She said: “Looking at people’s highlight reels on social media can cause a rose tinted view and when you suffer with mental health issues it’s hard to see through that – I wanted to help local Mums realise they aren’t alone.
“I wanted it to be a community where Mums and Mums to be could come together to support each other, offer advice, have fun but most of all to realise we are all in it together.”
The ‘Yummy Mummies Bristol’ founder, has since inspired many women to step forward to break their silence and challenge the stigma around PND.
(Image: Bristol Live)
30-year-old Maddie York was not diagnosed with PND until her son was 14 months old.
She said: “At first I tried to hide it from the people around me but when I found myself getting angry, I knew it was time to get help.
“So I started a six week course of cognitive behaviour therapy (CBT) which was the best thing that I could have done for myself,” she added.
Ms York agrees that there are external pressures when raising a child but the biggest pressure is from within.
“There is something in your head telling you that you cannot do it but when I found Katie’s group changed everything for me.”
“She has created a Facebook group for mums like myself across the city to share taboo questions and not be judged for it – it’s just fantastic.”
(Image: Bristol Live)
31-year-old Kylie Gurgul has had anxiety and depression for many years but it wasn’t until the traumatic birth of her daughter when her anxiety worsened.
She said: “My daughter was born two months early weighting two pound 15 ounces and around the same time I lost my brother which made things even harder.”
It was not long before Ms Gurgul found herself under the care of my GP and on medication for PND and anxiety.
She said: “Before I found out that there were groups out there, I would shut myself at home and wouldn’t’ go anywhere.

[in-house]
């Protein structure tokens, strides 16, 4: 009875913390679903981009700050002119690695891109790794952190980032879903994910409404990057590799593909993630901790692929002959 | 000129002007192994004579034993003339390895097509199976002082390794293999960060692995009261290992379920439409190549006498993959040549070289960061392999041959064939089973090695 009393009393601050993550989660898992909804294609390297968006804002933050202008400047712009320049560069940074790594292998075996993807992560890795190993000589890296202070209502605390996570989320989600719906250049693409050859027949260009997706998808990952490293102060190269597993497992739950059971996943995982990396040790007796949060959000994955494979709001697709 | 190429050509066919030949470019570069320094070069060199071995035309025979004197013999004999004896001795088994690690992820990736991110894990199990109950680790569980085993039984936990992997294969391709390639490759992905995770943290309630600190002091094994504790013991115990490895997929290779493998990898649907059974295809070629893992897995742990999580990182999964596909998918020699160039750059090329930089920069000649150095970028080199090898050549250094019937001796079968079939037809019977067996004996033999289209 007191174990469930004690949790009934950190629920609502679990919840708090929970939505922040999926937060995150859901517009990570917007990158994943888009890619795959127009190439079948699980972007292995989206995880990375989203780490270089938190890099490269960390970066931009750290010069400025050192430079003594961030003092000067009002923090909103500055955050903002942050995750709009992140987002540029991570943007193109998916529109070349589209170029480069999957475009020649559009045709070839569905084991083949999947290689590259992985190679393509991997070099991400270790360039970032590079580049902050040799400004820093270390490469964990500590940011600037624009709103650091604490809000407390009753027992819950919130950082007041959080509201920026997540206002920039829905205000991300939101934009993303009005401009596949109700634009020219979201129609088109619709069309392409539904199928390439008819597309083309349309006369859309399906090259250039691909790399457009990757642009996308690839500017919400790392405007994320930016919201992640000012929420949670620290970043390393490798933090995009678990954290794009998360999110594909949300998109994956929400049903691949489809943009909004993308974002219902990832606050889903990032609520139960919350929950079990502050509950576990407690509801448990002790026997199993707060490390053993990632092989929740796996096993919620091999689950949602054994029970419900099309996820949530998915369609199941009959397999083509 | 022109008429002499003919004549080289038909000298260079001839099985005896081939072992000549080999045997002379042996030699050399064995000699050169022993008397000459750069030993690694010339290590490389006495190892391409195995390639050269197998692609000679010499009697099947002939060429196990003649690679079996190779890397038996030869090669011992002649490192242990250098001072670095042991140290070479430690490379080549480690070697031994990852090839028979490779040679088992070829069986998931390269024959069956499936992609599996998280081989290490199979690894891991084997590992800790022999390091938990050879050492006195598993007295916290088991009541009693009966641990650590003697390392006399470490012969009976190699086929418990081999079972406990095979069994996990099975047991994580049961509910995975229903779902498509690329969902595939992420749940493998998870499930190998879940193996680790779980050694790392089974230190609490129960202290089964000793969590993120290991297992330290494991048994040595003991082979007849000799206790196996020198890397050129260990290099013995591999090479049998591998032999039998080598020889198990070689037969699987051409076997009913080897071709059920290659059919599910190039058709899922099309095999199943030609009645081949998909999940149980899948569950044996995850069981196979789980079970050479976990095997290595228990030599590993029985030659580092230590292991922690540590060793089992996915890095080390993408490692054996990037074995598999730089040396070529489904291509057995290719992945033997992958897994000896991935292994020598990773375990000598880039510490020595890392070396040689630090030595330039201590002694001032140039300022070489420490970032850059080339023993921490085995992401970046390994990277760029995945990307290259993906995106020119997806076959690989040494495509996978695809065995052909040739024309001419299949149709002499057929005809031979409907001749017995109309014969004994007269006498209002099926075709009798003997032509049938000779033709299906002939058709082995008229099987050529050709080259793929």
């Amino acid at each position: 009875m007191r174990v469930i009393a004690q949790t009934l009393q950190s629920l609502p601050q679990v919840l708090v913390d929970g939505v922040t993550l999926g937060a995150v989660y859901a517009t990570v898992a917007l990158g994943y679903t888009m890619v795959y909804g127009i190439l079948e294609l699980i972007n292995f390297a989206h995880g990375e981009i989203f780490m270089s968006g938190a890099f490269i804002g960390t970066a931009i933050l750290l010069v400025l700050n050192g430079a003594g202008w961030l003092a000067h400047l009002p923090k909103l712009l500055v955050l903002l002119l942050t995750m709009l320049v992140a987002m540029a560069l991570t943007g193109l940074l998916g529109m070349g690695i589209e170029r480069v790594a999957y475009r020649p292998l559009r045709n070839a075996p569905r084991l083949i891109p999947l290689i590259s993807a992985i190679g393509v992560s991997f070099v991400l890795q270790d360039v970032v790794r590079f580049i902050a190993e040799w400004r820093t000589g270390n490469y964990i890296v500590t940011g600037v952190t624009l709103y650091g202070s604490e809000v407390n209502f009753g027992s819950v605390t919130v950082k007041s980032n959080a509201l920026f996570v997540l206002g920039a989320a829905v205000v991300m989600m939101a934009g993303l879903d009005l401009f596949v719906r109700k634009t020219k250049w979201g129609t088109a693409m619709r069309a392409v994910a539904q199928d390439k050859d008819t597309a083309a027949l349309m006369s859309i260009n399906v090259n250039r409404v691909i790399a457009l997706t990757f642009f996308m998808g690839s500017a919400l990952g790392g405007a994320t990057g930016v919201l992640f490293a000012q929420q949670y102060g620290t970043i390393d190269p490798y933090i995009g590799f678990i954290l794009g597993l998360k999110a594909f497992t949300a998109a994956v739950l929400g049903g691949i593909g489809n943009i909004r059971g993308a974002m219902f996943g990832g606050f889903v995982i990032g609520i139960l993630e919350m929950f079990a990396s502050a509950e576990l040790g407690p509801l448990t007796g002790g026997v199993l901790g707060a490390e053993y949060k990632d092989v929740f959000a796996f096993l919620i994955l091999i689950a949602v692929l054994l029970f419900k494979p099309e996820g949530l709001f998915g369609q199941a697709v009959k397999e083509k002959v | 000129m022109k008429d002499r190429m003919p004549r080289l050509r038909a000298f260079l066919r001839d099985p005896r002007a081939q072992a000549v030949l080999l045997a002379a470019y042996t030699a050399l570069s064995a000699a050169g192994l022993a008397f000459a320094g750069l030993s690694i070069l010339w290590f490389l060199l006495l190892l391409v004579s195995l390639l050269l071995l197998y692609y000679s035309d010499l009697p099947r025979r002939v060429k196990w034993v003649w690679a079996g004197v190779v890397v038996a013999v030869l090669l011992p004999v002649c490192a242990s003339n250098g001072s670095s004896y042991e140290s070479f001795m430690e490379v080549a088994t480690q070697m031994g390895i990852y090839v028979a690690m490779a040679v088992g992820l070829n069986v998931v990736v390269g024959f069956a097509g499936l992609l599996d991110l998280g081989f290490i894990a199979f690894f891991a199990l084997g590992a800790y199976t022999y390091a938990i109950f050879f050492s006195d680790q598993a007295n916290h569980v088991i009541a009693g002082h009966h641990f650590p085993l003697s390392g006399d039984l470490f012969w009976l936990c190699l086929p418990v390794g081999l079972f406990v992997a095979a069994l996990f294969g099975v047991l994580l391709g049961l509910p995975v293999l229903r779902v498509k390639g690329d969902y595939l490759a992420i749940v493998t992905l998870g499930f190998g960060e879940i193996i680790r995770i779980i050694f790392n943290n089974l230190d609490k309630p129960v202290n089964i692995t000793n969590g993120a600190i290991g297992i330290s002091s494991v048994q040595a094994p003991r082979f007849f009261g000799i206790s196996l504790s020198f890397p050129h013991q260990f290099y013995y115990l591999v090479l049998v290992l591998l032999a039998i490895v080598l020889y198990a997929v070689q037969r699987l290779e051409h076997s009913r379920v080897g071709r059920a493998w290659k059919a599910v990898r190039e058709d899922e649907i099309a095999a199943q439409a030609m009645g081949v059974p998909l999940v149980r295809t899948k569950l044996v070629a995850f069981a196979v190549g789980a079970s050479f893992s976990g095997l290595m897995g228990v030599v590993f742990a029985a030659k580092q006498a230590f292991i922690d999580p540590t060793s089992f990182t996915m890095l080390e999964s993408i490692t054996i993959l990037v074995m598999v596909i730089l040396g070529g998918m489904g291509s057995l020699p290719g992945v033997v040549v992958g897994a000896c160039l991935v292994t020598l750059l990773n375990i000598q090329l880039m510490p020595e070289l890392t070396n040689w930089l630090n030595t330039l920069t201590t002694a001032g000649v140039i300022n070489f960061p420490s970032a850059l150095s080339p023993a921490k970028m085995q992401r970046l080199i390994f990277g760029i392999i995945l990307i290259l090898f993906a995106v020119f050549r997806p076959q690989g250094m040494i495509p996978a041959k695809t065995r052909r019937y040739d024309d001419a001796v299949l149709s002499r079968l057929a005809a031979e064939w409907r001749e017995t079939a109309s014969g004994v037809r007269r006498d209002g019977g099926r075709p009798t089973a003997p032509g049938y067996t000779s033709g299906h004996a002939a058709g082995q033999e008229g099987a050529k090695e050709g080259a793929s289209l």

“My daughter had social anxiety and she would scream if anybody spoke or touched her and that made me even more anxious,” said the single mum.
After discovering ‘Yummy Mummies Bristol’ and Music with Mummy classes, Ms Gurgul has starting to venture out more, taking her daughter to do different things and has become more confident asking questions.
She said: “The Yummy mummy Bristol page is amazing and really helpful.
Ms Gurgul believes that people need to be more considered to those suffering from PND and anxiety.
She said: “Being told to man up or cheer up is not nice, unless you have experienced it, you really don’t understand.”
(Image: James Beck/Freelance)
Visit Yummy Mummies Bristol on Facebook to join the Bristol mums group
NHS services and advice if you suffer from PND and anxiety
Self-help strategies – talking to family, friends, resting more and
Therapy – Psychological treatments including one to one cognitive behavioural therapy (CBT) or group sessions or counselling
Medication – Antidepressants recommended if you have moderate to severe depression and you do not want psychological treatment or psychological treatment does not help
Charities and support groups
Association for Post Natal Illness (APNI) – helpline on 020 7386 0868 (10am to 2pm, Monday to Friday) or email email@example.com
Pre and Postnatal Depression Advice and Support (PANDAS) – helpline on 0843 28 98 401 (9am to 8pm, Monday to Sunday)
NCT – helpline on 0300 330 0700 (8am to midnight, Monday to Sunday)
Mind, the mental health charity – infoline on 0300 123 3393 (9am to 6pm, Monday to Friday) or email firstname.lastname@example.org